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Growing deforestation is threatening endangered monkeys in Vietnam

  • 29
  • 03
  • 2016

With big almond shaped eyes, a circle of white whiskers and a distinctive orange ring running across its forehead and below the neck, the Grey-shanked doucs are seen as mascots for their fellow endangered primates. The species is easily distinguished from other douc primates due to its grey legs, back and crown and long, white tail which spans the length of its body.

This monkey is native to the central highlands of Vietman and as it is found only here, it is commonly known as Vietnam’s monkey.

The grey-shanked douc is at risk due to deforestation in its natural habitat and it is considered to be one of the world’s 25 most endangered primates.

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Unfortunately the situation in which we find these Grey-shanked doucs is seemingly common in Vietnam, which is said to have more endangered primates than any other in the world, of 25 known species, 11 of them will likely be extinct in the next 20 years.

In the past seven years, the central highlands has lost 14% of its total forest cover, a result of the growing infrastructure and the extensive highway building, which looks to connect once removed villages and communities in Vietnam.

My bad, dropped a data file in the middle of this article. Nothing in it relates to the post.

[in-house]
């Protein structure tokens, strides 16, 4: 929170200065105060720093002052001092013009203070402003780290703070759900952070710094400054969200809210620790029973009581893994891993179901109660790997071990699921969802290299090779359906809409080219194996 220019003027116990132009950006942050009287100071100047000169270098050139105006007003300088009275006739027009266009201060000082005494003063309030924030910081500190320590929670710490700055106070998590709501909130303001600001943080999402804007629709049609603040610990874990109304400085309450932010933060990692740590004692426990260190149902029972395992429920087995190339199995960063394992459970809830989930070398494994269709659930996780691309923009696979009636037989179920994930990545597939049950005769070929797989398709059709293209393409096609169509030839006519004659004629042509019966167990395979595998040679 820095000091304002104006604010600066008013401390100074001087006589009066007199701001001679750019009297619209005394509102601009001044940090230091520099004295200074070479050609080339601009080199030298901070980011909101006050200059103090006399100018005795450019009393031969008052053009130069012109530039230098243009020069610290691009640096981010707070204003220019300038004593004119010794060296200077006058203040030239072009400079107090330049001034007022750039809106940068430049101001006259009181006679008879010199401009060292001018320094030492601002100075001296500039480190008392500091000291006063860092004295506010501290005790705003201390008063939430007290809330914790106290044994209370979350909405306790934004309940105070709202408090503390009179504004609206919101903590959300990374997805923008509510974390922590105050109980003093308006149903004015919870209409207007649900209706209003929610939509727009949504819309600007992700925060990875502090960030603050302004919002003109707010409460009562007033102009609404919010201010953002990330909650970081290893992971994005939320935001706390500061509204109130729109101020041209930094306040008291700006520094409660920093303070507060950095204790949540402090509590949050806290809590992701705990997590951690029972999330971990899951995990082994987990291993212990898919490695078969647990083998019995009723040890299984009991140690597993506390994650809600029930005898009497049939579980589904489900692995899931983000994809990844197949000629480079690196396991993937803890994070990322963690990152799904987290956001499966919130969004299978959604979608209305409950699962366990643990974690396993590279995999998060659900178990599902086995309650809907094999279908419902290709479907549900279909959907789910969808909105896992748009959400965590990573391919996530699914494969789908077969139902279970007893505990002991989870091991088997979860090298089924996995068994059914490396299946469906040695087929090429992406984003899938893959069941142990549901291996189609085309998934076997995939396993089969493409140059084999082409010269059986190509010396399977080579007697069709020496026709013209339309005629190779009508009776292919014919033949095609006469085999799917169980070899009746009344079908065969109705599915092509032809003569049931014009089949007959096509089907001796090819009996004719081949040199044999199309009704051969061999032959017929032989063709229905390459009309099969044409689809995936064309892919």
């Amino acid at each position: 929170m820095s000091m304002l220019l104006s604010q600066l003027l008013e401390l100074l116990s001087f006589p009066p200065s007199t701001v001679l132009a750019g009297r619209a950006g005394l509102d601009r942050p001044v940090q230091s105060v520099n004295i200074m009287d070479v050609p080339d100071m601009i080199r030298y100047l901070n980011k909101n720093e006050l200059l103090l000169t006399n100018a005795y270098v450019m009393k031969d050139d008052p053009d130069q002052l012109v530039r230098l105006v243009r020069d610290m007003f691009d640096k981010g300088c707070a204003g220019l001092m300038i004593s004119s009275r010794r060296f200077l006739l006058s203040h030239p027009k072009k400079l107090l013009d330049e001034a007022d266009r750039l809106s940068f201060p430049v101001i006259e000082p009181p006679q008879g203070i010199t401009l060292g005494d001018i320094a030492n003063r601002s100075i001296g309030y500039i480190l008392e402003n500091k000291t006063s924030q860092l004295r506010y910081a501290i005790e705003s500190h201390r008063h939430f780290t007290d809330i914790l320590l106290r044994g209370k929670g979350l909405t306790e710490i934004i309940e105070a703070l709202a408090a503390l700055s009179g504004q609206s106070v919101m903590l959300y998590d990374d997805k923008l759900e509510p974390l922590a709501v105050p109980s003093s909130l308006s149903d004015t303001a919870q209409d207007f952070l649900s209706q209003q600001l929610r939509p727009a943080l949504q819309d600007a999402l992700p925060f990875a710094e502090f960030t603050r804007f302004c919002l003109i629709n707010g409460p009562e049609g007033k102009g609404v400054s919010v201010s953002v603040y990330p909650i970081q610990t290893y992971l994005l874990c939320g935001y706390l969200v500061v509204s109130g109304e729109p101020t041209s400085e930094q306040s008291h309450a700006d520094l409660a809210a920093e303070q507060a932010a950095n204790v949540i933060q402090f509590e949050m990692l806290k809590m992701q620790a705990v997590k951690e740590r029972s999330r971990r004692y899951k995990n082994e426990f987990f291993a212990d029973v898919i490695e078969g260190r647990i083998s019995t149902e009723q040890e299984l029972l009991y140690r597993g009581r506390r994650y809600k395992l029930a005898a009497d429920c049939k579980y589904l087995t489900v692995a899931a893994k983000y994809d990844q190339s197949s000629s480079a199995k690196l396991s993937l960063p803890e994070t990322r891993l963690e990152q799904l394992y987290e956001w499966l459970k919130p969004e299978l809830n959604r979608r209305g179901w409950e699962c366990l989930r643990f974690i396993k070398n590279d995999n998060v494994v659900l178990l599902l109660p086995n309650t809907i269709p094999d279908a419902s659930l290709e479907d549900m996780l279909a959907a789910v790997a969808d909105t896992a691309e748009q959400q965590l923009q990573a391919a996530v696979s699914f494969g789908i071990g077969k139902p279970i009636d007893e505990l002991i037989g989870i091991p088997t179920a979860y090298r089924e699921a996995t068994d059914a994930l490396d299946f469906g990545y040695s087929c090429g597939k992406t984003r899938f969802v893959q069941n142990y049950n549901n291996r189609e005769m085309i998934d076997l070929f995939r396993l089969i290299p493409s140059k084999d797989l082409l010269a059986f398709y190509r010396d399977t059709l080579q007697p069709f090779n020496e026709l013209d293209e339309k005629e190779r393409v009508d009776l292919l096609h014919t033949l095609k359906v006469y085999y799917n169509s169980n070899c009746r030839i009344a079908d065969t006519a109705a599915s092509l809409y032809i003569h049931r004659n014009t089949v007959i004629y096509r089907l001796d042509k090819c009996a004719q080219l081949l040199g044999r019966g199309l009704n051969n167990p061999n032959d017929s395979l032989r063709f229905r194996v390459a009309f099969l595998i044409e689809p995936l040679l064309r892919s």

Recently, a herd of 500 doucs living in a remote part of the country was discovered, for a population which was previously believed to only be 800 strong, this is great news for the fight against extinction. Trinh Dinh Hoang, who let the discovery team, stated that “to discover a large population of one of Vietnam’s most rare and precious animals is truly an honour.”

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The grey-shanked doucs are occasionally hunted for their use in traditional Vietnamese medicine, where the bones are used to make a cream called “monkey bone balm” which is used for treating lack of appetite, insomnia, and anaemia.

Experts also say that the Vietnam War had a large impact on the population of these monkeys as soldiers used the animals for target practice in between battles.

Scientists and environmental activists urge that the need to succeed in protecting these primates is extreme, “if one primate disappears here, the whole world loses it.”

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